6. MariaDB

MariaDB is a MySQL application compatible open-source Relational Database Management System, enhanced with high availability, security, interoperability, and performance capabilities. With MariaDB ColumnStore a column-oriented storage engine is also available.

MariaDB is available on almost all platforms and opensource, though there exists a commercial enterprise subscription.

MariaDB is like a little sister to MySQL and hence, any valid MySQL query is also valid in MariaDB but the reverse is not true.

It supports the following programming languages; Ada, C, C#, C++, D, Eiffel, Erlang, Go, Haskell, Java, JavaScript (Node.js), Objective-C, Ocaml, Perl, PHP, Python, Ruby, Scheme, Tcl.

Best NoSQL Databases To Learn

NoSQL Databases
NoSQL Databases

NoSQL databases are non-tabular and store data differently than relational tables. NoSQL databases come in a variety of types based on their data model. The main NoSQL database types are document, key-value, wide-column, and graph.

Below is a list of the top non relational databases to learn.

1. MongoDB

MongoDB is one of the most popular document stores available both as a fully managed cloud service and for deployment on self-managed infrastructure.

MongoDB is opensource, available on all major operating systems, and implemented in C++. It is definitely the non-relational database to learn due to its popularity.

It supports the following programming languages; Actionscript, C, C#, C++, Clojure, ColdFusion, D, Dart, Delphi, Erlang, Go, Groovy, Haskell, Java, JavaScript, Lisp, Lua, MatLab, Perl, PHP, PowerShell, Prolog, Python, R, Ruby, Scala, Smalltalk.

2. Cassandra

Cassandra is a Wide-column store, based on ideas of Big-table and DynamoDB.

It is implemented in Java, available on major platforms, opensource, and supports the following programming languages: C#, C++, Clojure, Erlang, Go, Haskell, Java, JavaScript, Perl, PHP, Python, Ruby, Scala.

Though it is a relatively young database (released in 2008), Cassandra has seen its popularity increase during the years and is now among the top databases to learn for those intending to work with a no-relational database.

3. Redis

Redis is an in-memory data structure store, used as database, cache and message broker.

It is opensource, available on the major operating systems and was developed in 2009 by Salvatore Sanfilippo.

Redis supports the following programming languages; C, C#, C++, Clojure, Crystal, D, Dart, Elixir, Erlang, Fancy, Go, Haskell, Haxe, Java, JavaScript (Node.js), Lisp, Lua, MatLab, Objective-C, OCaml, Pascal, Perl, PHP, Prolog, Pure Data, Python, R, Rebol, Ruby, Rust, Scala, Scheme, Smalltalk, Swift, Tcl, Visual Basic.

In my opinion, Redis is definitely not a database to learn for a beginner or anyone intending to have a job. This is because job offers that require it as a skill are pretty scarce. Nevertheless, it is among the most popular open-source databases that exist.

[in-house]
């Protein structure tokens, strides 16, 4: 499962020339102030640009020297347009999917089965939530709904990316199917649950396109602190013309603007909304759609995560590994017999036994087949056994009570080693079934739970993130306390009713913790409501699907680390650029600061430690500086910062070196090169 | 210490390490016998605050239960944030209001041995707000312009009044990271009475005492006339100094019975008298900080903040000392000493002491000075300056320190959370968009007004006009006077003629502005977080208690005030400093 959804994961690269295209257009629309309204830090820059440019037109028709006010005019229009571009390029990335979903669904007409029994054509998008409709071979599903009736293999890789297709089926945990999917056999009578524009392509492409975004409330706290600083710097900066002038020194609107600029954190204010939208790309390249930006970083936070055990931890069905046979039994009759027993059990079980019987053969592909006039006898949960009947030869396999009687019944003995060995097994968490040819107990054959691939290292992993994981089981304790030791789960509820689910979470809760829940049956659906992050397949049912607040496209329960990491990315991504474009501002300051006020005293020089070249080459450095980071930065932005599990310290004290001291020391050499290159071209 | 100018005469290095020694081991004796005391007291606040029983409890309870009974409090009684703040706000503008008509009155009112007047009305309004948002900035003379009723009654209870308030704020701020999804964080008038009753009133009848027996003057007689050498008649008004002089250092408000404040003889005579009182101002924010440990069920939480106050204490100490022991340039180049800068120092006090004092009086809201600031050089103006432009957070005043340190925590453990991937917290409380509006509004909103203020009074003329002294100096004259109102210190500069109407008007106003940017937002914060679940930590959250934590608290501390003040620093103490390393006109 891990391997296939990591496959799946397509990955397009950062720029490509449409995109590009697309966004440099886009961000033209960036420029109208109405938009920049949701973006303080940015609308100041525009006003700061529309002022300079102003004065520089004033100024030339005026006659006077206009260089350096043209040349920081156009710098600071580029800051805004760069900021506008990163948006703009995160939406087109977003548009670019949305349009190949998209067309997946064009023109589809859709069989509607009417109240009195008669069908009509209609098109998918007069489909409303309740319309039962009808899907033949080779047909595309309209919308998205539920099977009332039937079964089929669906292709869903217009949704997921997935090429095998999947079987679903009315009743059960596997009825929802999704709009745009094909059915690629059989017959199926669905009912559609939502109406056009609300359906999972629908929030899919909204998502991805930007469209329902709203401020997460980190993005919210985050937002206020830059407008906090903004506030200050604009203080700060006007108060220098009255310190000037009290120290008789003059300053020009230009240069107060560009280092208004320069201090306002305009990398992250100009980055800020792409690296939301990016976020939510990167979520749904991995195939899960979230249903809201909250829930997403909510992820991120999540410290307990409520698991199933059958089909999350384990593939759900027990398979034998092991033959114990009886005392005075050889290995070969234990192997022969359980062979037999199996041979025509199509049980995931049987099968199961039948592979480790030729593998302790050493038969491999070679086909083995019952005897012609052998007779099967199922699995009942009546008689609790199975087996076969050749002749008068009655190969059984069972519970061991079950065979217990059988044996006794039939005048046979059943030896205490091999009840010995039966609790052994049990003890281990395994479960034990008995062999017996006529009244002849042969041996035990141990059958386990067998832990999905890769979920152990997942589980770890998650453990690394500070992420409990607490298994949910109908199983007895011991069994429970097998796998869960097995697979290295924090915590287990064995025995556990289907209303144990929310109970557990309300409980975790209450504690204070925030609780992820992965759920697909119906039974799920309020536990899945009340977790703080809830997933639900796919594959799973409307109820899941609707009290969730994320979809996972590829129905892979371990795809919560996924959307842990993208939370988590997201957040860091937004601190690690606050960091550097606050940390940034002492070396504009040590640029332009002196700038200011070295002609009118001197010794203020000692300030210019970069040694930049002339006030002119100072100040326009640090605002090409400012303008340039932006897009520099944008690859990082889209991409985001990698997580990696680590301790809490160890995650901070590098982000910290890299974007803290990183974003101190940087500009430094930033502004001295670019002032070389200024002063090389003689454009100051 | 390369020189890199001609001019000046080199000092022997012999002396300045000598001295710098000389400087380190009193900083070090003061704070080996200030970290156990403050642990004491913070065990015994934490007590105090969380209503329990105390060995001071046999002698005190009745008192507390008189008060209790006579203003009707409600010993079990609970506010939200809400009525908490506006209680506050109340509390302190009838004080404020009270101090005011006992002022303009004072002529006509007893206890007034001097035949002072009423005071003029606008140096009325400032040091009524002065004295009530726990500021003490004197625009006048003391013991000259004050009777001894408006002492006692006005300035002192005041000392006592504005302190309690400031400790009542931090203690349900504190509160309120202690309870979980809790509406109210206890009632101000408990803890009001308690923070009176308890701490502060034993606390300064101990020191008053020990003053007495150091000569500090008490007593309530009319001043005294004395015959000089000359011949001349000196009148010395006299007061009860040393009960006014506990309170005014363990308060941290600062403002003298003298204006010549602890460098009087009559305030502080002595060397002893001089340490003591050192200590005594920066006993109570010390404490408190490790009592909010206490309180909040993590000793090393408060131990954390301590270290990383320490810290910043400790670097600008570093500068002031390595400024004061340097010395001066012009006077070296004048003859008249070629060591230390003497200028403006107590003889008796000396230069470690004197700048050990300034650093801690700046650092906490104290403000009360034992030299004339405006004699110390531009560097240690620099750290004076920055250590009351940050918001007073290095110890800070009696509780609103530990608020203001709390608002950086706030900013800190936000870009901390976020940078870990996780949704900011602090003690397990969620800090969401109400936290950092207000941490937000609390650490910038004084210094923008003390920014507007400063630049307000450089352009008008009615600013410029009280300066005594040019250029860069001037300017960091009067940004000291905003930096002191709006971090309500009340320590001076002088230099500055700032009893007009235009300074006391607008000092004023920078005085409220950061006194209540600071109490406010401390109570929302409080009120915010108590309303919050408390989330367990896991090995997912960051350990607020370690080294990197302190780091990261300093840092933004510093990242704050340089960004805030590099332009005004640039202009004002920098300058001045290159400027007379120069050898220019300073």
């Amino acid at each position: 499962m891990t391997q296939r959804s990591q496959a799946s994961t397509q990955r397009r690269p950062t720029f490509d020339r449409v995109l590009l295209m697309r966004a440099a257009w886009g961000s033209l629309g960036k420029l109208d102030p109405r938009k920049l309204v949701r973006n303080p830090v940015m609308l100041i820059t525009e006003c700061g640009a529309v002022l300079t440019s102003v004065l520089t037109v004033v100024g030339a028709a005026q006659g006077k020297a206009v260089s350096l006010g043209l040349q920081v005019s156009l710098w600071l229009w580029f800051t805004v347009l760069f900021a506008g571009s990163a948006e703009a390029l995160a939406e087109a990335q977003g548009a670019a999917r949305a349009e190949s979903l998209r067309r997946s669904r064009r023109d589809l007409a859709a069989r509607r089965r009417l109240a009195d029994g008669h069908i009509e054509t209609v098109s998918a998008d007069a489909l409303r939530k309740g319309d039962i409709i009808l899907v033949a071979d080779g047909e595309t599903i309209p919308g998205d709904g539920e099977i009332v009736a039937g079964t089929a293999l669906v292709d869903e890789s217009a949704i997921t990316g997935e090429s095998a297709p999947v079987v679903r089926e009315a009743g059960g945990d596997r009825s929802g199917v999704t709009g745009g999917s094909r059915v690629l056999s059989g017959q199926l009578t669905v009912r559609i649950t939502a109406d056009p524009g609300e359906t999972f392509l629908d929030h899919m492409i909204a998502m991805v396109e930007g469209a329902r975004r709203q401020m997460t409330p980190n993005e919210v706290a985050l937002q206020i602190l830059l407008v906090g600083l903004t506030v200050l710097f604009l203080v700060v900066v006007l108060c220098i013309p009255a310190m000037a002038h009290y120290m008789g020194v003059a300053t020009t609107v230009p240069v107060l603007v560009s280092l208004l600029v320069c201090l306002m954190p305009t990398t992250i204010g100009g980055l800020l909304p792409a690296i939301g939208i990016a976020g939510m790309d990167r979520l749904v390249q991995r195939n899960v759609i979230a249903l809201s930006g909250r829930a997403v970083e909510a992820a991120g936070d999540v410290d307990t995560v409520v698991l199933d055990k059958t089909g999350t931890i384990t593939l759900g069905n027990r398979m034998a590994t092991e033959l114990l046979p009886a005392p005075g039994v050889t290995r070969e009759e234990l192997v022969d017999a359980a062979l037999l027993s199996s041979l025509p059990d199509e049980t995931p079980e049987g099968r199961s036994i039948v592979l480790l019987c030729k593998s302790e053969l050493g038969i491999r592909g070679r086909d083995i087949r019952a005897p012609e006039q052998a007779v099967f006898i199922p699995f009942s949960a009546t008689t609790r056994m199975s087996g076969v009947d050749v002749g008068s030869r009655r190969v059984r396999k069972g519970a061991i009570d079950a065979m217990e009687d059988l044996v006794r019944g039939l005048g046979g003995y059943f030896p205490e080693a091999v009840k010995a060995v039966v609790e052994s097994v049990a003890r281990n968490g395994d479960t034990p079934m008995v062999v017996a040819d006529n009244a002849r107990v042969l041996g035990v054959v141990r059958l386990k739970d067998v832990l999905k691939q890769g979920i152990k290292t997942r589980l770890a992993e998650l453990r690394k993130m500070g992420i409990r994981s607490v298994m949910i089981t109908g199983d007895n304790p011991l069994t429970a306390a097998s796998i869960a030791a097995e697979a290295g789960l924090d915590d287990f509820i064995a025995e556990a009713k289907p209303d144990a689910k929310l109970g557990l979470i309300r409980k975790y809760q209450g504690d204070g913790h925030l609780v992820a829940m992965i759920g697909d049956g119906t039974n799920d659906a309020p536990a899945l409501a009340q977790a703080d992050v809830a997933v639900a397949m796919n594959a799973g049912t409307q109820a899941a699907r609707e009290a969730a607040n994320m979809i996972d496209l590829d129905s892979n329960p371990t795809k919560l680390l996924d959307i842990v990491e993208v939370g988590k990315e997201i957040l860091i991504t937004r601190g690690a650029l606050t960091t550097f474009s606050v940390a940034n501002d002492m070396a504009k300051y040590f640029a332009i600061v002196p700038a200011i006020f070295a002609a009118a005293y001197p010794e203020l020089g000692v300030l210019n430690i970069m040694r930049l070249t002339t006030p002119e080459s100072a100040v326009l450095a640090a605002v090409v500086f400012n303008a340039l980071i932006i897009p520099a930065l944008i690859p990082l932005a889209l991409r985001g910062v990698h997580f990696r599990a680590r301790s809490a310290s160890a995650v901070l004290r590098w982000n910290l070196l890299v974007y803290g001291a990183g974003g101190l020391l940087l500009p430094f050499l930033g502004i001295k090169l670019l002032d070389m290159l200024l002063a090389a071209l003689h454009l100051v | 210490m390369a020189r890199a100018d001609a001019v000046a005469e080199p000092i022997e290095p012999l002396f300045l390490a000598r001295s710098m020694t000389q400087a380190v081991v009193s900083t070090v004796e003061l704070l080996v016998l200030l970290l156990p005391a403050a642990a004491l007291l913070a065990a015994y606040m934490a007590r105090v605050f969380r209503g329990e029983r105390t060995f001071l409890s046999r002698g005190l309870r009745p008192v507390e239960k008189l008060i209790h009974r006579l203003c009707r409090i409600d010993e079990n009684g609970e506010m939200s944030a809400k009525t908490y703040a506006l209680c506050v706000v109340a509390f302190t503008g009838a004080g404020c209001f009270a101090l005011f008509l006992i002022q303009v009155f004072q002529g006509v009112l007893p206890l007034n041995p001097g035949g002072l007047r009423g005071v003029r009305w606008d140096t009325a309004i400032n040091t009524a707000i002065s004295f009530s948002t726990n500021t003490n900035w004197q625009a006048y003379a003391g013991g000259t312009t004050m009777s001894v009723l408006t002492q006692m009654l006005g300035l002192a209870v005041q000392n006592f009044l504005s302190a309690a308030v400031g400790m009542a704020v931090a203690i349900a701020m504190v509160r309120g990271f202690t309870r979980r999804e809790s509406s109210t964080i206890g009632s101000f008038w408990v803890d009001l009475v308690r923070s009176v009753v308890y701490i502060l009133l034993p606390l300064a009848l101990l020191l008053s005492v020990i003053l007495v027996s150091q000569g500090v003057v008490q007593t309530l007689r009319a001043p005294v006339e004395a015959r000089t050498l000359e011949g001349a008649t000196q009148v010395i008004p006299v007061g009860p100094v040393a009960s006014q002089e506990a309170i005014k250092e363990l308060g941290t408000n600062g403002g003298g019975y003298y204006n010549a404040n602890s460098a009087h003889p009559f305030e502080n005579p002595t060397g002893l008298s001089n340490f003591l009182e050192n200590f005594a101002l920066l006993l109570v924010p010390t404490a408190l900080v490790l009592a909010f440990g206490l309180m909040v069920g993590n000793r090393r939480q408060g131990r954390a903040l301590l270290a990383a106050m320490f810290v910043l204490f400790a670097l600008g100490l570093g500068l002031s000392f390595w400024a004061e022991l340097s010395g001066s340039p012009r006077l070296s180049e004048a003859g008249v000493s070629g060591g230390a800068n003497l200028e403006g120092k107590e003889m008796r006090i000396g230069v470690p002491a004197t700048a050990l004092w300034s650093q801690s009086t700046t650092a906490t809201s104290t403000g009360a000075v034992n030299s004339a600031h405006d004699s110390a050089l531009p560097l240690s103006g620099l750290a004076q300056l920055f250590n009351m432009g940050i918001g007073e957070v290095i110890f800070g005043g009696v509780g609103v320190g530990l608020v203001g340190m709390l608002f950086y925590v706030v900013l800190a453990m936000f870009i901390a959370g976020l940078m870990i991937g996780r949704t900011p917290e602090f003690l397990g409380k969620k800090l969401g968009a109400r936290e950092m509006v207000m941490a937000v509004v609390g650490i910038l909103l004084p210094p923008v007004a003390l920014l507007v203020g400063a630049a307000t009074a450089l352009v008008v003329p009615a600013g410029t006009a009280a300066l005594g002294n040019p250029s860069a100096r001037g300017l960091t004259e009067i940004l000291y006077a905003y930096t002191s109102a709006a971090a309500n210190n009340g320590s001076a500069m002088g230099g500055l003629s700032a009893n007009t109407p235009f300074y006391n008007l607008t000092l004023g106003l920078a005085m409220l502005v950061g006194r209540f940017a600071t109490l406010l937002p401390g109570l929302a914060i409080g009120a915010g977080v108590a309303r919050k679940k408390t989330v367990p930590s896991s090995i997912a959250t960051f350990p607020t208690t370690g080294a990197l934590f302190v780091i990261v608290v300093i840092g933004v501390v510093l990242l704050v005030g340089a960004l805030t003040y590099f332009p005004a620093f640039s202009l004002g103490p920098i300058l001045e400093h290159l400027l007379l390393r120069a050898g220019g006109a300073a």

4. Elasticsearch

Elasticsearch is a distributed, RESTful modern search and analytics engine based on Apache Lucene. It is open-source and available on major operating systems.

SQL or NoSQL?

Many NoSQL databases are promoted based on the performance advantages they offer over relational databases, and the benefit of avoiding doing any schema design or migrations (changes to the schema that require the stored data to be updated to match the new schema), but they do have their downsides too.

Much of the power from relational databases comes from the fact that tables can be “joined” based on these relationships to get a result in a single query from multiple different tables.

Most NoSQL databases do not allow this kind of joining, so can work out to be less performant for certain types of query. This is often worked around by repeating information inside documents (for example, author name, rather than linking to an author table), a process known as denormalization.

A database that is normalized does not contain any repeated or redundant information. Although denormalized tables are not necessarily problematic, they do make it easier to introduce inconsistencies, and can make it harder to update data that appears in many places in the database.

Some relational databases are now adopting techniques from the NoSQL world. For example, PostgreSQL supports a JSON column type, rather than having to store all the data in a flat table.

Whether or not to go relational or NoSQL depends on the type of data you have. Although NoSQL databases avoid the constraint of formally specifying a schema, you will often want to have some type of schema to keep a reasonable data structure, either to be read from in your application or to create indexes.

NoSQL databases can also be faster to write to, so if you have many more writes than reads, this can be a better fit, but for most other types of data, a relational database will serve you well.